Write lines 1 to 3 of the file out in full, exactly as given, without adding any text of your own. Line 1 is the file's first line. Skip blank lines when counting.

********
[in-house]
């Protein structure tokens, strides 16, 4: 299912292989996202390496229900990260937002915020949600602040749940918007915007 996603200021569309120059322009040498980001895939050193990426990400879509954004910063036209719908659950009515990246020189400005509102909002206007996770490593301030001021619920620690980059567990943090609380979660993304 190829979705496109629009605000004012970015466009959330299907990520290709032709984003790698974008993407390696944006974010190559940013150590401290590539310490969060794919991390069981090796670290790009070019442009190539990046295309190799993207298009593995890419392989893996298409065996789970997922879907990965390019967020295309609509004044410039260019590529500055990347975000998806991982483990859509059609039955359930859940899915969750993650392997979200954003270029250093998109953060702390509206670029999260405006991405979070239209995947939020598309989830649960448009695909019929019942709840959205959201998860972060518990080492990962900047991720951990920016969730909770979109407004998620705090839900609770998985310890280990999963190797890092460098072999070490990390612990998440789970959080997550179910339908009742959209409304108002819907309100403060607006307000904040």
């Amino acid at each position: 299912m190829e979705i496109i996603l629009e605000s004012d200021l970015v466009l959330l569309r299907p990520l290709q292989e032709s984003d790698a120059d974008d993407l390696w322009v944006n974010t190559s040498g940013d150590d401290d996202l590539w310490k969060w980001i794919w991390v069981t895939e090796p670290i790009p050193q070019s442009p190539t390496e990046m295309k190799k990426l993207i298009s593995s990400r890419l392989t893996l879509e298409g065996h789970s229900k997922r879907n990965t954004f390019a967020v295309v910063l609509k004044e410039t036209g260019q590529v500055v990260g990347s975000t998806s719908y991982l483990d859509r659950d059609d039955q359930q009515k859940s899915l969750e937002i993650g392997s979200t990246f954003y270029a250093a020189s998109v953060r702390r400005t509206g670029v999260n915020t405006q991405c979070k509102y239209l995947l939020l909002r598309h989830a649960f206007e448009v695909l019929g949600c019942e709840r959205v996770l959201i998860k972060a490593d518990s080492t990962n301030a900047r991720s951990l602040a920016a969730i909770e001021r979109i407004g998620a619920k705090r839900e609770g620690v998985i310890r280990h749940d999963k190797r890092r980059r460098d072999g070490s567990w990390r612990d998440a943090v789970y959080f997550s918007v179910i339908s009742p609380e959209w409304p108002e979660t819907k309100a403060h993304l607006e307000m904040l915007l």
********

[in-house]
């Protein structure tokens, strides 16, 4: 299912292989996202390496229900990260937002915020949600602040749940918007915007 996603200021569309120059322009040498980001895939050193990426990400879509954004910063036209719908659950009515990246020189400005509102909002206007996770490593301030001021619920620690980059567990943090609380979660993304 190829979705496109629009605000004012970015466009959330299907990520290709032709984003790698974008993407390696944006974010190559940013150590401290590539310490969060794919991390069981090796670290790009070019442009190539990046295309190799993207298009593995890419392989893996298409065996789970997922879907990965390019967020295309609509004044410039260019590529500055990347975000998806991982483990859509059609039955359930859940899915969750993650392997979200954003270029250093998109953060702390509206670029999260405006991405979070239209995947939020598309989830649960448009695909019929019942709840959205959201998860972060518990080492990962900047991720951990920016969730909770979109407004998620705090839900609770998985310890280990999963190797890092460098072999070490990390612990998440789970959080997550179910339908009742959209409304108002819907309100403060607006307000904040």
């Amino acid at each position: 299912m190829e979705i496109i996603l629009e605000s004012d200021l970015v466009l959330l569309r299907p990520l290709q292989e032709s984003d790698a120059d974008d993407l390696w322009v944006n974010t190559s040498g940013d150590d401290d996202l590539w310490k969060w980001i794919w991390v069981t895939e090796p670290i790009p050193q070019s442009p190539t390496e990046m295309k190799k990426l993207i298009s593995s990400r890419l392989t893996l879509e298409g065996h789970s229900k997922r879907n990965t954004f390019a967020v295309v910063l609509k004044e410039t036209g260019q590529v500055v990260g990347s975000t998806s719908y991982l483990d859509r659950d059609d039955q359930q009515k859940s899915l969750e937002i993650g392997s979200t990246f954003y270029a250093a020189s998109v953060r702390r400005t509206g670029v999260n915020t405006q991405c979070k509102y239209l995947l939020l909002r598309h989830a649960f206007e448009v695909l019929g949600c019942e709840r959205v996770l959201i998860k972060a490593d518990s080492t990962n301030a900047r991720s951990l602040a920016a969730i909770e001021r979109i407004g998620a619920k705090r839900e609770g620690v998985i310890r280990h749940d999963k190797r890092r980059r460098d072999g070490s567990w990390r612990d998440a943090v789970y959080f997550s918007v179910i339908s009742p609380e959209w409304p108002e979660t819907k309100a403060h993304l607006e307000m904040l915007l």